BP is appointing a new head for its Alaska unit, amid continuing criticism of its failure to repair pipelines that led to oil spills in the region.
The oil leak scandal in Alaska has undermined BP's reputation
Steve Marshall will step down as president of BP Exploration in Alaska, to be replaced by Doug Suttles.
BP had to close part of its Prudhoe Bay field in Alaska in March after 200,000 gallons leaked from corroded pipes.
The US Congress has accused the oil giant of "unacceptable" neglect of its pipelines in Alaska.
Mr Marshall, who will assume a training role at BP, was among those questioned by members of Congress about the corrosion problem at a hearing in September.
Mr Suttles, who will take over the head position in Alaska on 1 January 2007, is currently president of BP's Russia-based Sakhalin project.
Daren Beaudo, a spokesperson for the firm, said the appointment was not connected with the Prudhoe Bay problems.
The corrosion problems at the oil field caused BP's output in the third quarter of 2006 to fall by half.
The federal Pipeline and Hazardous Materials Administration said BP had failed to clean pipes for up to eight years.
BP has been severely criticised for its maintenance record on several fronts.
The 2005 blast at BP's Texas City refinery killed 15 people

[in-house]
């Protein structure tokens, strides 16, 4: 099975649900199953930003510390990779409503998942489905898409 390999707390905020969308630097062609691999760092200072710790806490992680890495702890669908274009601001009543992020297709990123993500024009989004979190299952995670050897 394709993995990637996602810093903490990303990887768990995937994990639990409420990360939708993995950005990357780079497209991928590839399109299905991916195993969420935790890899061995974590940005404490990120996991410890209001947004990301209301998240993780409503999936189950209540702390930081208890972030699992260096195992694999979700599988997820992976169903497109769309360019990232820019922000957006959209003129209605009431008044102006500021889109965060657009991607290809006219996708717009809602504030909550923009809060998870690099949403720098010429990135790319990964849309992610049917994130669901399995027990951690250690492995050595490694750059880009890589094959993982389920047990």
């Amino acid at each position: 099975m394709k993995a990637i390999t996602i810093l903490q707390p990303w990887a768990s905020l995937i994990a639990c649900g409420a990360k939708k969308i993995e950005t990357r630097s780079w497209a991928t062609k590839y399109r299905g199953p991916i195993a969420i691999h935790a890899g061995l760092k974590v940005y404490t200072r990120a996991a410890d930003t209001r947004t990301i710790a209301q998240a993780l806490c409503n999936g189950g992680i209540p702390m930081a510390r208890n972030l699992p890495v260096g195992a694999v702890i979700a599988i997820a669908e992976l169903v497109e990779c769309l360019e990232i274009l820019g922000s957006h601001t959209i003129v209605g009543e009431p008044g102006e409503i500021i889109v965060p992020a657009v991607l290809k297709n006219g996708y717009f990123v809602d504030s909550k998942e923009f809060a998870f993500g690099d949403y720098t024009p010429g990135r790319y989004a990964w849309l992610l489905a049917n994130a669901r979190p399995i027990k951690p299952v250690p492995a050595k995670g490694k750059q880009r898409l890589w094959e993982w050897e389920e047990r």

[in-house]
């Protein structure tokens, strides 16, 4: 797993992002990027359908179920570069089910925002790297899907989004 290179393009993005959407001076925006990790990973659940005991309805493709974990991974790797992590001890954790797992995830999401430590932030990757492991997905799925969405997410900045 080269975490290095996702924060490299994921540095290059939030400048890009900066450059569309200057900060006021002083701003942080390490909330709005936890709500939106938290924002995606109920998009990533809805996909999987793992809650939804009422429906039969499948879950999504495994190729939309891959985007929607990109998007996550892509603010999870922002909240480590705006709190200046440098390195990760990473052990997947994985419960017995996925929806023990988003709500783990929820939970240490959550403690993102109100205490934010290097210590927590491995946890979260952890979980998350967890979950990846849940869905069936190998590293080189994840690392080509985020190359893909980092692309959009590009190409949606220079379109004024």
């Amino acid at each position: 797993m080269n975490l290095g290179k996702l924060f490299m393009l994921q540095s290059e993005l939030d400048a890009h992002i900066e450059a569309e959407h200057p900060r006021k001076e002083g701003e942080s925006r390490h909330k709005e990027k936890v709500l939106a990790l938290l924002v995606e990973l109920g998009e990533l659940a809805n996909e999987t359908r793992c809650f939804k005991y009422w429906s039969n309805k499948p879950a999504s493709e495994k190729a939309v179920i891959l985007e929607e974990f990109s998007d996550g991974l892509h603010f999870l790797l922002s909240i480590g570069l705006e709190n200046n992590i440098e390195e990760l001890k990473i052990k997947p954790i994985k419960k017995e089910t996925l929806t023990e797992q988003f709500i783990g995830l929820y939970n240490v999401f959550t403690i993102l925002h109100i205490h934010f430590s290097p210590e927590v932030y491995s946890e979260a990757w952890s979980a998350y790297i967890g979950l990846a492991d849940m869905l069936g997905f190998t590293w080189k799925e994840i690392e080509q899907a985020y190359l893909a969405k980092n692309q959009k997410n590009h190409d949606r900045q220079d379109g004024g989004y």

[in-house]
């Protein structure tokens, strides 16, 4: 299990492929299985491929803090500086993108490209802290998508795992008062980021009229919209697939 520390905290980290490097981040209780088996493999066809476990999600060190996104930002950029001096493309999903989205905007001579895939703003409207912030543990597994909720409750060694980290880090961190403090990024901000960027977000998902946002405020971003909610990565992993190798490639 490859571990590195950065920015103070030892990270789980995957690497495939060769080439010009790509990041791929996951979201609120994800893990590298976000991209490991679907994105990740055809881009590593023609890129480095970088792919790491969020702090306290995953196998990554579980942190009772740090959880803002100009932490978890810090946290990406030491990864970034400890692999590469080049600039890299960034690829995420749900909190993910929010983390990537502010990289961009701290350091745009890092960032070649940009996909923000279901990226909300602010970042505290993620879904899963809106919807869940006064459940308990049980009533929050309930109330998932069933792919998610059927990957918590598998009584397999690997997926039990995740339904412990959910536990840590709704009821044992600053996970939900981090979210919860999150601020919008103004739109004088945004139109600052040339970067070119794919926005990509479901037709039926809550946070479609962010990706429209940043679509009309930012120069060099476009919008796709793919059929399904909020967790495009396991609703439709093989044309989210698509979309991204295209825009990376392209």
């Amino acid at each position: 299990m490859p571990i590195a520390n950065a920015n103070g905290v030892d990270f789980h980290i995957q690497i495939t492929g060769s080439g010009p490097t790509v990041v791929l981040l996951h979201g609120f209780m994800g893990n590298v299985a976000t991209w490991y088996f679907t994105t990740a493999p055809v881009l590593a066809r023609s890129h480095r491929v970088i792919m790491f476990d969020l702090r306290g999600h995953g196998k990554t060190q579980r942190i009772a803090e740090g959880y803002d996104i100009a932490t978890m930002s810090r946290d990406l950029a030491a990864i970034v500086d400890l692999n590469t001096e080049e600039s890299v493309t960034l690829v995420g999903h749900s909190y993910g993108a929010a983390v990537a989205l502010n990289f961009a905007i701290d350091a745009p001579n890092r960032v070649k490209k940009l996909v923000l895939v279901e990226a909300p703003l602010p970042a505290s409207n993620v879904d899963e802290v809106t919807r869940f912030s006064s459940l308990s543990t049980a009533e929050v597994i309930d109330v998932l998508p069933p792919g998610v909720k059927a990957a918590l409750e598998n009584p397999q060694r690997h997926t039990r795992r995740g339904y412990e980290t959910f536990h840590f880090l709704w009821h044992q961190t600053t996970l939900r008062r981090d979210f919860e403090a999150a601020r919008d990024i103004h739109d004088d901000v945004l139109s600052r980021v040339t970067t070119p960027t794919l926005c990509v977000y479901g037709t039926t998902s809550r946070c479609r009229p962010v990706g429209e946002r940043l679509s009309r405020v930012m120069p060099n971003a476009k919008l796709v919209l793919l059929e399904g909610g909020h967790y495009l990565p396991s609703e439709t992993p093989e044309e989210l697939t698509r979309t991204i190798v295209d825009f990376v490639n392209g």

A fatal blast in its Texas refinery in March 2005 killed 15 workers and injured 180, the worst US industrial accident in more than a decade.
Earlier in the week, US investigators revealed maintenance backlogs and poor infrastructure at the Texas site.
On Tuesday, Carolyn Merritt, chairwoman for The Chemical Safety Board (CSB) blamed the explosion on "aging infrastructure, overzealous cost-cutting, inadequate design and risk blindness".
Responding to the CSB report, BP said its own investigation's findings were "generally consistent with those of the CSB".
But spokesman Ronnie Chapman added: "The BP Texas City fatal investigation team did not identify previous budget decisions or lack of expenditure as a critical factor, or immediate cause of the accident."
He said that maintenance spending at Texas City had increased 40% over the previous five years and was higher than the industry average per barrel of throughput.